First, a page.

In response to But Wait … There’s More, a kind reader passed along a link to a wonderful interview between Andrew Warner and Tim Hawthorne (a producer of infomercials).
On how to orchestrate an immediate response:
..In order to do that, I think there are definitely certain products that fall into a category of generating immediate response. That’s why we say in direct response television that product is king. It would be difficult for us to sell, for example, an automobile with one click. Where by having someone call an 800 number, if you can get somebody to call a 800 number or to click for more information about a considered purchase, like an automobile, a washer/dryer, something of that sort. In order to get somebody to respond immediately, it has to fall into some categories that we would consider to be appropriate for immediate response. That’s why we say product is king. These particular categories tend to fall, in direct response television, I think there’s some similarities on the Internet, into categories such as fitness, beauty, diet, business opportunities, kitchen and home appliances, and things of this sort which are easily demonstrable and within a price range where an immediate response is very possible. Priced anywhere from $9.95 to let’s say $495. This is the price category and these are the product categories that seem to appeal mostly to people to make that immediate response, which is what we’re looking for in direct marketing.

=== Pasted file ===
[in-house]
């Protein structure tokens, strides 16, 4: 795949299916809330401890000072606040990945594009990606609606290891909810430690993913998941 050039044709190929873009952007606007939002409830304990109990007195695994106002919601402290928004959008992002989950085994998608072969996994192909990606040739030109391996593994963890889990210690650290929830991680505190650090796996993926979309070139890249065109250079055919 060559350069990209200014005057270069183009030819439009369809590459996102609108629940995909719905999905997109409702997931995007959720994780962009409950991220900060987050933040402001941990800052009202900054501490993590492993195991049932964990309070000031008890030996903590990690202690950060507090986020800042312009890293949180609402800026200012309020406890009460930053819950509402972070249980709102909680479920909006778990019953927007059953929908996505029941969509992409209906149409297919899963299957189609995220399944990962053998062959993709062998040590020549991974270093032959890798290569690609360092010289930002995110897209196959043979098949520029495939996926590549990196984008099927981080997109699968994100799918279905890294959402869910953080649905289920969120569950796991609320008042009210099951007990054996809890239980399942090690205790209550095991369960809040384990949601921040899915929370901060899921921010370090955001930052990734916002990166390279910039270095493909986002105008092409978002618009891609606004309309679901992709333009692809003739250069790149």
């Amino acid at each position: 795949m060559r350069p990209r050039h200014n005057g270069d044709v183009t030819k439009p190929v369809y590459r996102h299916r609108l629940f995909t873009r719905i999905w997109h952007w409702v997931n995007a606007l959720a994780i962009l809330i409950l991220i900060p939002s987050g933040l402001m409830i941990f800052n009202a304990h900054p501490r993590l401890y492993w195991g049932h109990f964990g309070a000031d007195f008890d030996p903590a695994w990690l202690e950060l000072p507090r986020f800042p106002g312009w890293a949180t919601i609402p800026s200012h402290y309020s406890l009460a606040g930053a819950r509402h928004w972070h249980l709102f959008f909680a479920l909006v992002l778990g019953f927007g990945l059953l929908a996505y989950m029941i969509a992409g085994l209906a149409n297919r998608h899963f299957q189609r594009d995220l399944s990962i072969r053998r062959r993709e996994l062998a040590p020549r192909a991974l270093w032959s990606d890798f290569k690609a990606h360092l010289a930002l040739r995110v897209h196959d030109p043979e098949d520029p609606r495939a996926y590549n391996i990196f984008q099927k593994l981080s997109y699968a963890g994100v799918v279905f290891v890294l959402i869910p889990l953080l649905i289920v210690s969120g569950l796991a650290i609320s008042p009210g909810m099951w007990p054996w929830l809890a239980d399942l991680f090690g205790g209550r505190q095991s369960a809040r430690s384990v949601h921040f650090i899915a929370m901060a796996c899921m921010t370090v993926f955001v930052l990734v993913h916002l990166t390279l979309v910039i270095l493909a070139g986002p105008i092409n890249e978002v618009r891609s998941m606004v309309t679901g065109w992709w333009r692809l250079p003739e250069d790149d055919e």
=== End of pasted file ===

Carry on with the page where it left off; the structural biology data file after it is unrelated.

Along with that, you’re looking at products that do appeal to certain key parts of needs of human beings. Among those are a need for love, a need for security, a need for acquisition or wealth, a need for pleasure. We can also take a look at products and see how they might be in terms of appealing to solving fears that people have or satisfying greed which is again acquisition or wealth. Also, products that somehow tap into guilt or exclusivity, the one-of-a-kind type of thing and those that build ego. When it comes to a product, people in direct response television, they can take a look at a product. They can see if it’s simple, if it solves a common problem, if it appeals to one of these very instrumental aspects of human nature. If it doesn’t, then it’s not going to be something that we would recommend anybody try in direct response television, and it’s probably not going to work on the Internet either.
…Well, I think the first and foremost way to do it is to really define what we call “the big promise.” The big promise is, essentially, one line that you’re going to be putting out as your headline, somewhere, if it’s a video, somewhere within the first 5 to 60 seconds, as to what your product ultimately can do for an individual. The big promise and how it’s crafted is probably the most important thing you need to do creatively in putting together your commercial or your ad.